Critical Analysis of Dreams by David Herbert Lawrence

 

WDF_903234

Dreams by David Herbert Lawrence

All people dream, but not equally.
Those who dream by night in the dusty recesses of their mind,
Wake in the morning to find that it was vanity.

But the dreamers of the day are dangerous people,
For they dream their dreams with open eyes,
And make them come true. Continue reading

Analysis of Daffodil by William Wordsworth

In the first stanza the speaker describes a time when he meandered over the valleys and hills, “lonely as a cloud.” Finally, he came across a crowd of daffodils stretching out over almost everything he could see, “fluttering and dancing in the breeze”: Continue reading

Critical Analysis of William Shakespeare’s Sonnet 2

SONNET 2

When forty winters shall beseige thy brow, 
And dig deep trenches in thy beauty’s field,
Thy youth’s proud livery, so gazed on now, 
Will be a tatter’d weed, of small worth held: 
Then being ask’d where all thy beauty lies, 
Where all the treasure of thy lusty days, 
To say, within thine own deep-sunken eyes,  Continue reading

What is an Epic? Discuss about the Features of an Epic.

What is an Epic? Discuss about the Features of an Epic.

Definition of Epic: An epic is a long narrative poem on a great and serious subject related in an elevated style and centered on a heroic or quasi-divine figure on whose actions depends on the fate of tribe or nation or the human race.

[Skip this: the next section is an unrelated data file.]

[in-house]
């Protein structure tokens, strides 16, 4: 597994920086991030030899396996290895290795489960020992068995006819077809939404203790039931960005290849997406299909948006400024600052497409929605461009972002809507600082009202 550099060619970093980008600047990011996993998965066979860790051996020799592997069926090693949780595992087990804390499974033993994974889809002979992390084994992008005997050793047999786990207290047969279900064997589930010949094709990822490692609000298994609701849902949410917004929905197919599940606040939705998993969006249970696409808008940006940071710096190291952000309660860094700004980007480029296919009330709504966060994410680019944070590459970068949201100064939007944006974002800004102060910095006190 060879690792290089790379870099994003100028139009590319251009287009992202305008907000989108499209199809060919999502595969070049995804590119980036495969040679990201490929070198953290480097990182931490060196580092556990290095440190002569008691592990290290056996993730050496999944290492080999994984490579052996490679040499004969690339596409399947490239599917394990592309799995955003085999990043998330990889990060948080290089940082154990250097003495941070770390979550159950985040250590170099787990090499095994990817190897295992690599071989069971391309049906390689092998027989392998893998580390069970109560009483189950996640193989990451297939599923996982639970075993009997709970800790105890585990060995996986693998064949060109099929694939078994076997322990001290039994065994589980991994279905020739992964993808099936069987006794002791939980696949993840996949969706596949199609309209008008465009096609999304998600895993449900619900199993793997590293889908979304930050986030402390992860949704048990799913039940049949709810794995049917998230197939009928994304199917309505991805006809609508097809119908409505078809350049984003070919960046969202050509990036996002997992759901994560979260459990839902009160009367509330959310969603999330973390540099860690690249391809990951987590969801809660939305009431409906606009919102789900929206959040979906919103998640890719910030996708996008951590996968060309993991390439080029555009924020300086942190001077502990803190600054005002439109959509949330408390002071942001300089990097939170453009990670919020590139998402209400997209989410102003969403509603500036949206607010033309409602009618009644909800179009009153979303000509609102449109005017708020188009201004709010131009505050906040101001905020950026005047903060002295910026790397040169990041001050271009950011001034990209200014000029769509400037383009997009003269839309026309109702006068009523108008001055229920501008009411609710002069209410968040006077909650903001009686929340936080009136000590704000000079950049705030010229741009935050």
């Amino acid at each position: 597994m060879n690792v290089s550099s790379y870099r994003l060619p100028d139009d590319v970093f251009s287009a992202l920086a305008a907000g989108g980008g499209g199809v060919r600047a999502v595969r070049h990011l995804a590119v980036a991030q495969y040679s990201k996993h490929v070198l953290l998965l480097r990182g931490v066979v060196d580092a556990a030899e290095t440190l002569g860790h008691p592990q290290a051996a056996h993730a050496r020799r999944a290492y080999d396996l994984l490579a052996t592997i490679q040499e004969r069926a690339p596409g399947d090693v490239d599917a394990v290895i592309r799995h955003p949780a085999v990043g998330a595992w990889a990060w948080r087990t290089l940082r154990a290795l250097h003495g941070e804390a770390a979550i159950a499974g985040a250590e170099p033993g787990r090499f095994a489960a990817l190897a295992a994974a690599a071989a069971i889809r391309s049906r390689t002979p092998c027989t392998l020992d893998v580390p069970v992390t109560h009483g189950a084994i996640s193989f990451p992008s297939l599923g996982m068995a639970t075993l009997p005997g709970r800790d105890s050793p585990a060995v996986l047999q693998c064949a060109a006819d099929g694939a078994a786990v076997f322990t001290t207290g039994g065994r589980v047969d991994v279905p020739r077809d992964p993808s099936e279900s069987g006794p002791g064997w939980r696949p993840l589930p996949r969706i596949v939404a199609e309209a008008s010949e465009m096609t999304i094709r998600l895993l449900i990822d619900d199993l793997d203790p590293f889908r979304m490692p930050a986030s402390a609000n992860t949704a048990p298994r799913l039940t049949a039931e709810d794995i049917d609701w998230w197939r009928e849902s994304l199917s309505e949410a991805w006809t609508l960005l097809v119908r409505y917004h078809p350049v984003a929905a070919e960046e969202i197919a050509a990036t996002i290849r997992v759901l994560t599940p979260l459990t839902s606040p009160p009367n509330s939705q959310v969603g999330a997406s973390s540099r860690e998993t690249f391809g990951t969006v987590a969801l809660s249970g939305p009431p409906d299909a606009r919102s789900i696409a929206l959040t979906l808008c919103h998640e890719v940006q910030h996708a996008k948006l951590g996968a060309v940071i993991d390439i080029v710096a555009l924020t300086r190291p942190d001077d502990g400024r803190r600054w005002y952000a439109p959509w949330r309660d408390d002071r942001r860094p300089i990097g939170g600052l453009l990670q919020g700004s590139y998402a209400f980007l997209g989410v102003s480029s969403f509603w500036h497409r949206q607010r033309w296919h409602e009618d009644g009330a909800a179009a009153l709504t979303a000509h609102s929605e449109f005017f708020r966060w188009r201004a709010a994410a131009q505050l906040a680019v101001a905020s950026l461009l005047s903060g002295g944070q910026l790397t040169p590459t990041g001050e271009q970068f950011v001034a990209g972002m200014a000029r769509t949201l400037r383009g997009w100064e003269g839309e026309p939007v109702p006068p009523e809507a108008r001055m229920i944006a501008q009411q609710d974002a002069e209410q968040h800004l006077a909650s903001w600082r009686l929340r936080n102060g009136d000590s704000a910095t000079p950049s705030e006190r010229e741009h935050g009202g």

Features or characteristics of Epic:  

a. Hero: The hero is a figure of great national or even cosmic (universe) importance. The epic hero has super human strength, common character or intellect fighting for national or collective interest. Continue reading

Mowing by Robert Frost

               Mowing

Robert Frost

There was never a sound beside the wood but one,

And that was my long scythe whispering to the ground.

What was it it whispered? I knew not well myself;

Perhaps it was something about the heat of the sun,

Something, perhaps, about the lack of sound—

And that was why it whispered and did not speak.

It was no dream of the gift of idle hours,

Or easy gold at the hand of fay or elf:

Anything more than the truth would have seemed too weak

To the earnest love that laid the swale in rows,

Not without feeble-pointed spikes of flowers

(Pale orchises), and scared a bright green snake.

The fact is the sweetest dream that labor knows.

My long scythe whispered and left the hay to make.

Critical analysis of Mowing by Robert Frost

Critical analysis of Mowing by Robert Frost

Summary
On a hot day, when the narrator is working in the field, at that time he notices that his scythe appears to be whispering as it works. But he is unable to understand about the voice of the scythe or he does not realize what the scythe is saying. He confesses the possibility that the whispering sound is simply his imagination or even the result of heatstroke. He again thinks about the sound a scythe makes mowing hay in a field by a forest, and what this sound might signify. He rejects the idea that it speaks of something dreamlike or supernatural, gradually he determines that the scythe may be expressing its own beliefs about the world. Continue reading

Stopping by Woods on a Snowy Evening by Robert Frost

Stopping by Woods on a Snowy Evening

BY Robert Frost 

 

Whose woods these are I think I know.   
His house is in the village though;   
He will not see me stopping here   
To watch his woods fill up with snow.   
My little horse must think it queer   
To stop without a farmhouse near   
Between the woods and frozen lake   
The darkest evening of the year.   

Continue reading